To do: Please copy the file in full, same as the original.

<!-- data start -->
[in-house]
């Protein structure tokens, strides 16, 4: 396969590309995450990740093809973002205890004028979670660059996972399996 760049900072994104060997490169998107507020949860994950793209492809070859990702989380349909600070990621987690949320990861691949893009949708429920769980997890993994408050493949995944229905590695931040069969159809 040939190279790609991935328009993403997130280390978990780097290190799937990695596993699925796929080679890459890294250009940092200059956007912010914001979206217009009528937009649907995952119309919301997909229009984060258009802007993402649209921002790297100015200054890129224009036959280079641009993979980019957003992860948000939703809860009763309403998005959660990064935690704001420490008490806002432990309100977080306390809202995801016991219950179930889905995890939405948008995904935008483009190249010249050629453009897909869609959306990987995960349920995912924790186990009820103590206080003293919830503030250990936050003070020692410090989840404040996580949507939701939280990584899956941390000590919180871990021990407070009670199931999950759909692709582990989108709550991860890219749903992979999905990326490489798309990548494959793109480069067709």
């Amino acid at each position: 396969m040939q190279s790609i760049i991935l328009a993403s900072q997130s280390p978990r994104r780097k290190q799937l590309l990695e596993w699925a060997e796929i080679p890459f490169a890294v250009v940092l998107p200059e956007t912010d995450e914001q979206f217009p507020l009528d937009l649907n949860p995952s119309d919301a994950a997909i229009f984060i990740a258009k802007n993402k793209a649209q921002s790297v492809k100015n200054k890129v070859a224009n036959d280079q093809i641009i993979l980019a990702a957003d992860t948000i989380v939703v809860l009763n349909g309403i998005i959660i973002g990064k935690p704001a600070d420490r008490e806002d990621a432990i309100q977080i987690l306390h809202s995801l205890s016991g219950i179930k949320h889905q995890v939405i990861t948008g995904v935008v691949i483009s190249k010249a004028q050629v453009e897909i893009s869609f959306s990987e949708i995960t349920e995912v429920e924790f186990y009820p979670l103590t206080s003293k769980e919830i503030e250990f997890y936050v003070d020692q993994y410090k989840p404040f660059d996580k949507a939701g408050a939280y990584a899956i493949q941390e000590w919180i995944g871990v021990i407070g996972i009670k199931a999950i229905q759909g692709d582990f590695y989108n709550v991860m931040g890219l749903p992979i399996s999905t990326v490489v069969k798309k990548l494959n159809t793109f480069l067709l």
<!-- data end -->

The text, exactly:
[in-house]
């Protein structure tokens, strides 16, 4: 396969590309995450990740093809973002205890004028979670660059996972399996 760049900072994104060997490169998107507020949860994950793209492809070859990702989380349909600070990621987690949320990861691949893009949708429920769980997890993994408050493949995944229905590695931040069969159809 040939190279790609991935328009993403997130280390978990780097290190799937990695596993699925796929080679890459890294250009940092200059956007912010914001979206217009009528937009649907995952119309919301997909229009984060258009802007993402649209921002790297100015200054890129224009036959280079641009993979980019957003992860948000939703809860009763309403998005959660990064935690704001420490008490806002432990309100977080306390809202995801016991219950179930889905995890939405948008995904935008483009190249010249050629453009897909869609959306990987995960349920995912924790186990009820103590206080003293919830503030250990936050003070020692410090989840404040996580949507939701939280990584899956941390000590919180871990021990407070009670199931999950759909692709582990989108709550991860890219749903992979999905990326490489798309990548494959793109480069067709």
């Amino acid at each position: 396969m040939q190279s790609i760049i991935l328009a993403s900072q997130s280390p978990r994104r780097k290190q799937l590309l990695e596993w699925a060997e796929i080679p890459f490169a890294v250009v940092l998107p200059e956007t912010d995450e914001q979206f217009p507020l009528d937009l649907n949860p995952s119309d919301a994950a997909i229009f984060i990740a258009k802007n993402k793209a649209q921002s790297v492809k100015n200054k890129v070859a224009n036959d280079q093809i641009i993979l980019a990702a957003d992860t948000i989380v939703v809860l009763n349909g309403i998005i959660i973002g990064k935690p704001a600070d420490r008490e806002d990621a432990i309100q977080i987690l306390h809202s995801l205890s016991g219950i179930k949320h889905q995890v939405i990861t948008g995904v935008v691949i483009s190249k010249a004028q050629v453009e897909i893009s869609f959306s990987e949708i995960t349920e995912v429920e924790f186990y009820p979670l103590t206080s003293k769980e919830i503030e250990f997890y936050v003070d020692q993994y410090k989840p404040f660059d996580k949507a939701g408050a939280y990584a899956i493949q941390e000590w919180i995944g871990v021990i407070g996972i009670k199931a999950i229905q759909g692709d582990f590695y989108n709550v991860m931040g890219l749903p992979i399996s999905t990326v490489v069969k798309k990548l494959n159809t793109f480069l067709l």